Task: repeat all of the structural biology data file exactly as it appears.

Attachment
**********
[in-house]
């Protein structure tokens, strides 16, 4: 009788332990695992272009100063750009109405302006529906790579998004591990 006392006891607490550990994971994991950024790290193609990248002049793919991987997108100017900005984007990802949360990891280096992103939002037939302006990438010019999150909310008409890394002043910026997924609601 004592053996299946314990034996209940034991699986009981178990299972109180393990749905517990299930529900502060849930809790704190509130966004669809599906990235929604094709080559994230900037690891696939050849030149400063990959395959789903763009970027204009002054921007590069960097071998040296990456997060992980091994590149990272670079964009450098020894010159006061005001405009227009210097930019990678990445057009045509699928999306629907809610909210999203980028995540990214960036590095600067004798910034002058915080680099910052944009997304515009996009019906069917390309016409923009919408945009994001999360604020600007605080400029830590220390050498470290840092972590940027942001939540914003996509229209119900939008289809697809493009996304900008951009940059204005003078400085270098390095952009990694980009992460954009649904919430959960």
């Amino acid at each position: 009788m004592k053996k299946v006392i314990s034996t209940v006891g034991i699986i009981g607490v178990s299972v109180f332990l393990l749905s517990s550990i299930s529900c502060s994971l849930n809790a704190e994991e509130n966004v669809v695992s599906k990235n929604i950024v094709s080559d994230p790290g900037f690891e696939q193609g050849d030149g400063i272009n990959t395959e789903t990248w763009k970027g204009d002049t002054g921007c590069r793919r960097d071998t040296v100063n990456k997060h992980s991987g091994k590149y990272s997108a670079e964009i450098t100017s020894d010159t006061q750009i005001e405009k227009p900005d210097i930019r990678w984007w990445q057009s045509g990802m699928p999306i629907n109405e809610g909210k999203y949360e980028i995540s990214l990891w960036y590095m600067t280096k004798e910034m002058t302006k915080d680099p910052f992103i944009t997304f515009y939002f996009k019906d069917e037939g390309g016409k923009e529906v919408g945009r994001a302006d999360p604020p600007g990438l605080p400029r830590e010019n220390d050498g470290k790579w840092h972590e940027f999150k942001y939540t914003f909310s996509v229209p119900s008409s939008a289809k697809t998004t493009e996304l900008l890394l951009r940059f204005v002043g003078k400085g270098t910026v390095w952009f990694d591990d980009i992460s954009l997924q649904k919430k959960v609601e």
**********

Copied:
[in-house]
């Protein structure tokens, strides 16, 4: 009788332990695992272009100063750009109405302006529906790579998004591990 006392006891607490550990994971994991950024790290193609990248002049793919991987997108100017900005984007990802949360990891280096992103939002037939302006990438010019999150909310008409890394002043910026997924609601 004592053996299946314990034996209940034991699986009981178990299972109180393990749905517990299930529900502060849930809790704190509130966004669809599906990235929604094709080559994230900037690891696939050849030149400063990959395959789903763009970027204009002054921007590069960097071998040296990456997060992980091994590149990272670079964009450098020894010159006061005001405009227009210097930019990678990445057009045509699928999306629907809610909210999203980028995540990214960036590095600067004798910034002058915080680099910052944009997304515009996009019906069917390309016409923009919408945009994001999360604020600007605080400029830590220390050498470290840092972590940027942001939540914003996509229209119900939008289809697809493009996304900008951009940059204005003078400085270098390095952009990694980009992460954009649904919430959960």
């Amino acid at each position: 009788m004592k053996k299946v006392i314990s034996t209940v006891g034991i699986i009981g607490v178990s299972v109180f332990l393990l749905s517990s550990i299930s529900c502060s994971l849930n809790a704190e994991e509130n966004v669809v695992s599906k990235n929604i950024v094709s080559d994230p790290g900037f690891e696939q193609g050849d030149g400063i272009n990959t395959e789903t990248w763009k970027g204009d002049t002054g921007c590069r793919r960097d071998t040296v100063n990456k997060h992980s991987g091994k590149y990272s997108a670079e964009i450098t100017s020894d010159t006061q750009i005001e405009k227009p900005d210097i930019r990678w984007w990445q057009s045509g990802m699928p999306i629907n109405e809610g909210k999203y949360e980028i995540s990214l990891w960036y590095m600067t280096k004798e910034m002058t302006k915080d680099p910052f992103i944009t997304f515009y939002f996009k019906d069917e037939g390309g016409k923009e529906v919408g945009r994001a302006d999360p604020p600007g990438l605080p400029r830590e010019n220390d050498g470290k790579w840092h972590e940027f999150k942001y939540t914003f909310s996509v229209p119900s008409s939008a289809k697809t998004t493009e996304l900008l890394l951009r940059f204005v002043g003078k400085g270098t910026v390095w952009f990694d591990d980009i992460s954009l997924q649904k919430k959960v609601e």